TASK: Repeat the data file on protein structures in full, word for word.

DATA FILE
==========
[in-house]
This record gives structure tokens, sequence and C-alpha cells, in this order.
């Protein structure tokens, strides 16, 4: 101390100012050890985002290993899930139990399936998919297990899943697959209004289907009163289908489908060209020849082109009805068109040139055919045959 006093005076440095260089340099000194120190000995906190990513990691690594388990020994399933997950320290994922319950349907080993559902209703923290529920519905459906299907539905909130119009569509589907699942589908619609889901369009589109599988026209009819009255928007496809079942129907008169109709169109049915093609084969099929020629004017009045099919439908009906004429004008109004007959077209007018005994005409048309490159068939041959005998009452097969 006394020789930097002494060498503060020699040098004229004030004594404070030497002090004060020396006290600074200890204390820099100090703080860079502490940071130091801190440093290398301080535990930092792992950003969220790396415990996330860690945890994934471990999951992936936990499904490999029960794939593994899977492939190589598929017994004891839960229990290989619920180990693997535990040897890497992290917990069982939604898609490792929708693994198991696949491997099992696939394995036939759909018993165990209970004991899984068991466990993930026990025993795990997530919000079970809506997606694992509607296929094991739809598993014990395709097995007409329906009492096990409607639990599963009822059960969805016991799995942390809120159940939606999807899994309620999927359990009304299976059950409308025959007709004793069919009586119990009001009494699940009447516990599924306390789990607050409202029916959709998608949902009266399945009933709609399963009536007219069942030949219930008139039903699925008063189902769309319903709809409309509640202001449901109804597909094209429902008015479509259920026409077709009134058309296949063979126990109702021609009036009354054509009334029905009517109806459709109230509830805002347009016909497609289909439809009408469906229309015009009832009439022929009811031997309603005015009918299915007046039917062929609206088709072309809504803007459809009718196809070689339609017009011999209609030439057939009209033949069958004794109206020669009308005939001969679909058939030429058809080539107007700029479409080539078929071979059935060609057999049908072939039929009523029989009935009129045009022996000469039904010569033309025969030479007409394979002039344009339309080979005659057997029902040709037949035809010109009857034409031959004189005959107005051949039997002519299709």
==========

[in-house]
This record gives structure tokens, sequence and C-alpha cells, in this order.
């Protein structure tokens, strides 16, 4: 101390100012050890985002290993899930139990399936998919297990899943697959209004289907009163289908489908060209020849082109009805068109040139055919045959 006093005076440095260089340099000194120190000995906190990513990691690594388990020994399933997950320290994922319950349907080993559902209703923290529920519905459906299907539905909130119009569509589907699942589908619609889901369009589109599988026209009819009255928007496809079942129907008169109709169109049915093609084969099929020629004017009045099919439908009906004429004008109004007959077209007018005994005409048309490159068939041959005998009452097969 006394020789930097002494060498503060020699040098004229004030004594404070030497002090004060020396006290600074200890204390820099100090703080860079502490940071130091801190440093290398301080535990930092792992950003969220790396415990996330860690945890994934471990999951992936936990499904490999029960794939593994899977492939190589598929017994004891839960229990290989619920180990693997535990040897890497992290917990069982939604898609490792929708693994198991696949491997099992696939394995036939759909018993165990209970004991899984068991466990993930026990025993795990997530919000079970809506997606694992509607296929094991739809598993014990395709097995007409329906009492096990409607639990599963009822059960969805016991799995942390809120159940939606999807899994309620999927359990009304299976059950409308025959007709004793069919009586119990009001009494699940009447516990599924306390789990607050409202029916959709998608949902009266399945009933709609399963009536007219069942030949219930008139039903699925008063189902769309319903709809409309509640202001449901109804597909094209429902008015479509259920026409077709009134058309296949063979126990109702021609009036009354054509009334029905009517109806459709109230509830805002347009016909497609289909439809009408469906229309015009009832009439022929009811031997309603005015009918299915007046039917062929609206088709072309809504803007459809009718196809070689339609017009011999209609030439057939009209033949069958004794109206020669009308005939001969679909058939030429058809080539107007700029479409080539078929071979059935060609057999049908072939039929009523029989009935009129045009022996000469039904010569033309025969030479007409394979002039344009339309080979005659057997029902040709037949035809010109009857034409031959004189005959107005051949039997002519299709």